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Information Literacy

The SIFT Method

The SIFT Method is a checklist of things to do when looking at a source of information. The goal of SIFT is to help you quickly and easily parse the information you find online and determine if it is reputable. This method can be applied to news, scholarly articles, social media posts, videos, and images. 

Modified from Mike Caulfield's SIFT (Four Moves), which is licensed under a Creative Commons Attribution 4.0 International License.



When you go to a new website - STOP. Consider what you know about this website.

  • How familiar are you with the site?
  • What do you know about this site and it's author(s)? Are they reputable? 

If you're not familiar with the website or the claim being made, then continue with the SIFT method to figure out if the source and/or the claim/headline/report is trustworthy and factual.

  • Don't read or share media until you know what it is!

  • Throughout this process check your emotions and feelings of bias.

Generally, a quick and shallow investigation is just as useful as going down the rabbit hole. Focusing on a quick stop will help prevent you from going down unnecessary rabbit holes.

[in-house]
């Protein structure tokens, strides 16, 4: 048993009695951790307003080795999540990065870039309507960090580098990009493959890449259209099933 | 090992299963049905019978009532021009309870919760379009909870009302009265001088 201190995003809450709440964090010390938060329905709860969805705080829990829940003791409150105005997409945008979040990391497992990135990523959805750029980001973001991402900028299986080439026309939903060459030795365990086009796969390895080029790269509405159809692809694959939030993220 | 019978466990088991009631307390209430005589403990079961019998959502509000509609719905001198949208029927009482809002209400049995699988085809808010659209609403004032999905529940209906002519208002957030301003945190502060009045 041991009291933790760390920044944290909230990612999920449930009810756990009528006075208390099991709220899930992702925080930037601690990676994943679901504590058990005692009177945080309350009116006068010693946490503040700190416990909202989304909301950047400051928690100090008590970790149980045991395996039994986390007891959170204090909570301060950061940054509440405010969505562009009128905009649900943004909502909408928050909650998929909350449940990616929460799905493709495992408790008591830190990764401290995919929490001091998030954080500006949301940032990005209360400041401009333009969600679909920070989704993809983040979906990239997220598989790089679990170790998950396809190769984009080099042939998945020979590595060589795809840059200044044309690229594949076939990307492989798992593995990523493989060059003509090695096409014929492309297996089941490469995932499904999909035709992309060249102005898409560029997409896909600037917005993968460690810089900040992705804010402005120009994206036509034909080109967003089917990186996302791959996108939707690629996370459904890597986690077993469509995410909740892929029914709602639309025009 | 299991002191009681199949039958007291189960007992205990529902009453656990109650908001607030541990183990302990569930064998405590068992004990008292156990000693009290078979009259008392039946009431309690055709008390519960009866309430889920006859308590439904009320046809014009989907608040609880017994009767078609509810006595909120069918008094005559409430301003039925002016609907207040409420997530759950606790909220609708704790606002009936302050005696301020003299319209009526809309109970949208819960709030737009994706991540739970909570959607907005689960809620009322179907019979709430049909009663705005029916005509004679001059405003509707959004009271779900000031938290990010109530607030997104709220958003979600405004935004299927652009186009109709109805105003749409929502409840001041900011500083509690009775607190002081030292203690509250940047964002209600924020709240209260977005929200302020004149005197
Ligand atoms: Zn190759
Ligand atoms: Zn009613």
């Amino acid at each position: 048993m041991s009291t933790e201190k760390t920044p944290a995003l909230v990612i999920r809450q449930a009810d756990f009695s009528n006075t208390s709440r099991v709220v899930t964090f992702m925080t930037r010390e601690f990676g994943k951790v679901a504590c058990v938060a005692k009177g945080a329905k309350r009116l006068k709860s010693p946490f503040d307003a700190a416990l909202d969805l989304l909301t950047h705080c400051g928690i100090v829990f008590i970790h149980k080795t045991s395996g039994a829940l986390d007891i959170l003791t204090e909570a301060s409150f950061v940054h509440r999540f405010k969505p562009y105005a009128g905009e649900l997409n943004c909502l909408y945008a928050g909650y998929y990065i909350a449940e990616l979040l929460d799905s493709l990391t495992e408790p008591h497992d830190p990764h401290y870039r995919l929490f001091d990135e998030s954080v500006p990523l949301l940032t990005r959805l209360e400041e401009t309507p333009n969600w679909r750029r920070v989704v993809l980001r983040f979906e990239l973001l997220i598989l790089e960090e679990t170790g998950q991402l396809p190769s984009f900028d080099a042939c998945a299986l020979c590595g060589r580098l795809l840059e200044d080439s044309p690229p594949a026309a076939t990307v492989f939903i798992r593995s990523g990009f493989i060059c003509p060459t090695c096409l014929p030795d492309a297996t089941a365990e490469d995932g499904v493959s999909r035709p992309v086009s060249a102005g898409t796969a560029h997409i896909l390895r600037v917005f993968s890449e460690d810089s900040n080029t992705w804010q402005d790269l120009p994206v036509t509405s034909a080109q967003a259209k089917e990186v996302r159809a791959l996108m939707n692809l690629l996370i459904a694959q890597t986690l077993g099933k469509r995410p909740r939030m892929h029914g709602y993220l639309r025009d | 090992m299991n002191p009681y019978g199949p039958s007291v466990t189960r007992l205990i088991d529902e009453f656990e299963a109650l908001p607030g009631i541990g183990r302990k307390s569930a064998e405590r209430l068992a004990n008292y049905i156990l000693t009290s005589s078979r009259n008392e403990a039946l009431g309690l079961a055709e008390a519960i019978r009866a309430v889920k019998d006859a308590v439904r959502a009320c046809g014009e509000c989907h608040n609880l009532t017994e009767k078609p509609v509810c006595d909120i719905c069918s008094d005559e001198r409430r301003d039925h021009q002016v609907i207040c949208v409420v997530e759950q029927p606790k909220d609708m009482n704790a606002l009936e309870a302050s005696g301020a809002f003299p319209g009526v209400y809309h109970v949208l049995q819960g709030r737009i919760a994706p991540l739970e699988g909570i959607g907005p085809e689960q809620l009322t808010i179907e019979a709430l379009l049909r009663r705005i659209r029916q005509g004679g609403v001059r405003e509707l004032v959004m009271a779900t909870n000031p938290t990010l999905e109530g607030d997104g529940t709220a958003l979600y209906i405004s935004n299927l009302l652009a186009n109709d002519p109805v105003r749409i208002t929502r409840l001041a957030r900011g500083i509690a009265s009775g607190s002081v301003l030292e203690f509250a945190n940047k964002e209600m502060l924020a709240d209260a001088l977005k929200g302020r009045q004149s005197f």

The next step before sharing is to Investigate the Source. 

  • What can you find about the author/website creators? ​See the 'About Us' section.
  • What is their mission? Do they have vested interests? ​Would their assessment be biased?
  • Do they have authority in the area?​

Search Google or Wikipedia to learn more about the source that is not from their own website. 

Hovering is another technique to learn more about who is sharing information, especially on social media platforms such as Twitter.

Find Better Coverage

Sometimes you don't care about the article or video that you first see, but you do care about the claim it's making. Is it true or false? Does it offer a consensus viewpoint, or is it subject to debate? 

Sometimes it is easiest to not Investigate the Source, but to find the best source you can on the topic. That is where Find Better Coverage comes in. This will allow you to get a more complete picture of what you are trying to research. 

  • What coverage is available on the topic? 
  • Is coverage coming from trusted news sources? 
  • Have these claims been fact-checked? 
  • Who are the articles quoting? What is listed in their references?

After you've found the original claim, ask yourself if it was represented accurately in the media you first came across.

Don't forget to use Fact Checkers for more information: 

Trace Claims to Original Context

By finding the Original Source you can get a more complete or accurate picture of the issue/ article at hand. It is good practice to locate the original source of information and see the context, 

  • Was the claim/ quote/ media fairly represented?
  • Does the extracted information support the original claims in the research?
  • Is the information biased? 
  • Is the information being taken out of context? 


Online Verification Skills

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